The Cowboys announced the hiring of former New York Giants assistant Mike Pope as tight ends coach, replacing Wes Phillips.
"Mike Pope has been one of the great coaches in this league for a long time," coach Jason Garrett said in a statement released by the team. "I had the good fortune of being around him for four years, and his influence on me has been significant. He is an outstanding person and a welcome addition to our staff."
Garrett and Pope were together with the Giants in 2000, when Garrett was a backup quarterback and Pope started a second stint with the team.
With the Cowboys, Pope will be charged with the development of 2013 second-round pick Gavin Escobar, who caught only nine passes as a rookie. The Cowboys drafted Escobar for his receiving skills, and two years ago, they drafted James Hanna also as a receiving tight end. But Hanna has caught only 20 passes.
The Cowboys released the following bio for Pope:
"In 2013, Pope worked with integrating veteran tight end Brandon Myers into the Giants offense. Myers finished third on the team with 47 catches for 522 yards (fourth on team) and four receiving touchdowns (tied for second on team).
"Pope enhanced his standing as the NFL’s finest tight ends coach in 2012, when Martellus Bennett finished second on the Giants with 55 receptions and five touchdowns and third with 626 receiving yards. In 2011, Pope helped the inexperienced Jake Ballard became a valuable addition to the passing attack as he finished fourth on the team with 38 catches and scored four touchdowns, despite missing two games with a knee injury.
"In 2009-10, Kevin Boss, a fifth-round draft choice from Western Oregon in 2007, caught 77 passes for 1,098 yards and 10 touchdowns. Boss became a full-time starter in 2008 and emerged as a reliable receiver and forceful blocker. He had a team-high six touchdown receptions among his 33 catches.
"Pope’s guidance and teaching helped make Jeremy Shockey one of the NFL’s best tight ends. From 2002-06, Shockey was voted to the Pro Bowl four times. His 371 career receptions place him fourth on the Giants’ career list (behind Amani Toomer, Tiki Barber and Joe Morrison).
"Shockey was the Giants’ first-round draft choice in 2002, when he caught 74 passes, a team record for both rookies and tight ends. He led all NFL tight ends in receiving and receiving yards (894) and he became the first rookie tight end to make the Pro Bowl since 1988. In 2003, Shockey caught 48 passes and was again chosen to go to Hawaii despite missing the season’s final nine games with a knee injury.
"Pope has long been an outstanding tutor of tight ends. Shockey was the fifth tight end to play for Pope to make the NFL’s all-rookie team, joining former Giants Zeke Mowatt, 1983; Mark Bavaro, 1985; and Howard Cross, 1989; and Cincinnati’s Tony McGee in 1993. Pope is not only successful at grooming young talent, but he is also adept at guiding his veteran students to elite status. Five of his players have been selected to the Pro Bowl – Bavaro, Rodney Holman (Bengals), Ben Coates (Patriots), Stephen Alexander (Redskins) and Shockey.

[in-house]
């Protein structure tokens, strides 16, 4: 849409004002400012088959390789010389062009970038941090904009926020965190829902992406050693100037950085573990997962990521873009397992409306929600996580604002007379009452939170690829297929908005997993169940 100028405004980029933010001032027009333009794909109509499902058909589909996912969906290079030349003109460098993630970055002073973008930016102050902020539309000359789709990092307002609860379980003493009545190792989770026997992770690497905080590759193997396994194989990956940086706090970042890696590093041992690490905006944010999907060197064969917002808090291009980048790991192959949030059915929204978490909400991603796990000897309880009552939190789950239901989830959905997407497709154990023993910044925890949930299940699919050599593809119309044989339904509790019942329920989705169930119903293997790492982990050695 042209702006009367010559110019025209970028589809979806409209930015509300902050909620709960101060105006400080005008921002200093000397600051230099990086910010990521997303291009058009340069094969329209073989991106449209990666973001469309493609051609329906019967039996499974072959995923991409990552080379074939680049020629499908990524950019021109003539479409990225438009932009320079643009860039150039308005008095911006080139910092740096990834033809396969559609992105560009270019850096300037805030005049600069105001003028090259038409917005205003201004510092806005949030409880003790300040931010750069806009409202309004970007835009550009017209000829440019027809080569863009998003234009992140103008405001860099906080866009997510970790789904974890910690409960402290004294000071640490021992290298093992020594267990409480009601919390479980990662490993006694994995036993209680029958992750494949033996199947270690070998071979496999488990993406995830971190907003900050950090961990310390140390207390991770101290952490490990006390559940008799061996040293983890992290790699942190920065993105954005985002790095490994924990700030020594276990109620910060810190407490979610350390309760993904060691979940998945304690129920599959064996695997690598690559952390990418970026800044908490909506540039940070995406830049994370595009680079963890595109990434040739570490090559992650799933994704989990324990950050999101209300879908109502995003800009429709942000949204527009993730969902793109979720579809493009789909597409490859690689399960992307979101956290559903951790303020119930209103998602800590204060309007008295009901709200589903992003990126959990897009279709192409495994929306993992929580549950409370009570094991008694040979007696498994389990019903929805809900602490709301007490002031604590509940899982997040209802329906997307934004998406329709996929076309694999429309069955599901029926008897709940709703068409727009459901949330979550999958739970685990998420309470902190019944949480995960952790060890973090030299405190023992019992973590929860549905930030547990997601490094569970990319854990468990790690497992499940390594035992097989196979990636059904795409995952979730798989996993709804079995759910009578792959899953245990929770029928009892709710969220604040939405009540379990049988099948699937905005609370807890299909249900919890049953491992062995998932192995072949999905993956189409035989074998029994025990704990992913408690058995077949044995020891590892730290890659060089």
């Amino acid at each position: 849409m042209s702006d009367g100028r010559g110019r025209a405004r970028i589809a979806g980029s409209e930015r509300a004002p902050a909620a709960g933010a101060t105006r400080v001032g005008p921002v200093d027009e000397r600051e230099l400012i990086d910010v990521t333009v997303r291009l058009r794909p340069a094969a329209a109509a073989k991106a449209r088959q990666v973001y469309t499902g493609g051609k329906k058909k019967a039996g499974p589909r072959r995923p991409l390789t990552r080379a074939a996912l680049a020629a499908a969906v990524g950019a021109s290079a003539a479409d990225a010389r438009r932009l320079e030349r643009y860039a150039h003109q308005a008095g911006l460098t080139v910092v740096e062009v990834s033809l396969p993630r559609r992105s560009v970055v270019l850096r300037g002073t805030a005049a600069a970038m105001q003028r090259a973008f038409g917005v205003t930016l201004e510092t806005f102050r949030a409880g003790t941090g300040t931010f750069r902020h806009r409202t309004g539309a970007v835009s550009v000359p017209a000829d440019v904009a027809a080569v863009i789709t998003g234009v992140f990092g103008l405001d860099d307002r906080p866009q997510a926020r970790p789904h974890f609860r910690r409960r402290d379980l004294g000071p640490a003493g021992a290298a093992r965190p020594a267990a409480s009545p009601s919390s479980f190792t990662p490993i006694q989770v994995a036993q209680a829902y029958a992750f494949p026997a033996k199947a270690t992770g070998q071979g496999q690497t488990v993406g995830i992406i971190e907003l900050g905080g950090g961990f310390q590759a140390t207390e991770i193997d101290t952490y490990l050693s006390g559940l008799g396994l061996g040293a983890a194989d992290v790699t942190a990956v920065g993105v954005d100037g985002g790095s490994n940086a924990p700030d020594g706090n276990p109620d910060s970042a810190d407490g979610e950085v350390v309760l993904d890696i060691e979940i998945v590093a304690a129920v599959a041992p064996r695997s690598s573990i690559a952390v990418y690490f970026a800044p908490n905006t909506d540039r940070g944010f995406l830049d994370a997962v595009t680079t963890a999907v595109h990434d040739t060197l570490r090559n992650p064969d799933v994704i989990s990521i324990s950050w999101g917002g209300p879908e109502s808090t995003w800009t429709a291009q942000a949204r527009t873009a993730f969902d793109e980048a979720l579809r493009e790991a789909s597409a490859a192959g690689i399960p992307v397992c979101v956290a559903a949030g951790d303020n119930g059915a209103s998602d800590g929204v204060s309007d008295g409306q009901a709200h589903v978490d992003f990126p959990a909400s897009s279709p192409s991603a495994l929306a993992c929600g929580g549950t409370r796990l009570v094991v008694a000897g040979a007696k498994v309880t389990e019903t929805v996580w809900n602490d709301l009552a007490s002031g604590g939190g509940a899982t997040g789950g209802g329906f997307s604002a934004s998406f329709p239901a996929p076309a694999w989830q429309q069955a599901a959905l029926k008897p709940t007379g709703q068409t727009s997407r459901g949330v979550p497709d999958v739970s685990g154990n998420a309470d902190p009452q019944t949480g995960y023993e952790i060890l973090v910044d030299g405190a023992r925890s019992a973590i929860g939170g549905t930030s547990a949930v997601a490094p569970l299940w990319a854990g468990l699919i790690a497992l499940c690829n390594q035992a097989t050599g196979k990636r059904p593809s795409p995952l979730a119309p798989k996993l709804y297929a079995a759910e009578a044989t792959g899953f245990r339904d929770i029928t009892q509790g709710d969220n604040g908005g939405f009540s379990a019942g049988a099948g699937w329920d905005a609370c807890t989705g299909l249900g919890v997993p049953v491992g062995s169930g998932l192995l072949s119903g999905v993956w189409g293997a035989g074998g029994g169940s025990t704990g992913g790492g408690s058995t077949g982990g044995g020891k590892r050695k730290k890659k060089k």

"Pope was re-hired by the Giants on Feb. 11, 2000. He played a major role in bringing a new vitality to the Giants offense that season, which ended with the team winning the NFC championship and playing in Super Bowl XXXV. He has further energized it the last decade by overseeing the development of Shockey and then Boss.
"Pope was a member of Bill Parcells’ Giants’ coaching staff from 1983-91. He left the Giants following the 1991 season and spent two years with the Cincinnati Bengals, the first as tight ends coach and the second as offensive coordinator. He joined the New England Patriots in 1994 as running backs coach before moving to tight ends coach in 1995. Pope was the Washington Redskins’ tight ends coach from 1997-99.
"Prior to coaching in the NFL, Pope spent 13 seasons in the collegiate and high school ranks. His first coaching position was at Lenoir (N.C.) High School in 1964, and he coached at high schools in Charlotte, N.C., Jacksonville, Fla., and Lake Wales, Fla.
"Pope’s first job in college football was with Florida State from 1970-74. He then moved to Texas Tech (1975-77) where he served as a receivers coach and recruiter. From 1978-82, Pope was on the coaching staff at the University of Mississippi, where he coached the receivers, as well as punters and kickers.
"Pope played quarterback for Lenoir-Rhyne College, where his team won one national championship and was runner-up a second time. The team’s combined record during his playing career was 34-8-3. An all-conference player, Pope was team captain and MVP as a senior. He was also inducted into Who’s Who in American Colleges and Universities and was the 'Team Before Self' award winner as a senior. Pope is a member of the Lenoir-Rhyne College Hall of Fame. A shoulder injury ended Pope’s World Football League career after one year.
"Pope was born in Monroe, N.C. Michael and his wife, Lee have two sons, Travus and Daron, and three grandchildren."
-- Carlos Mendez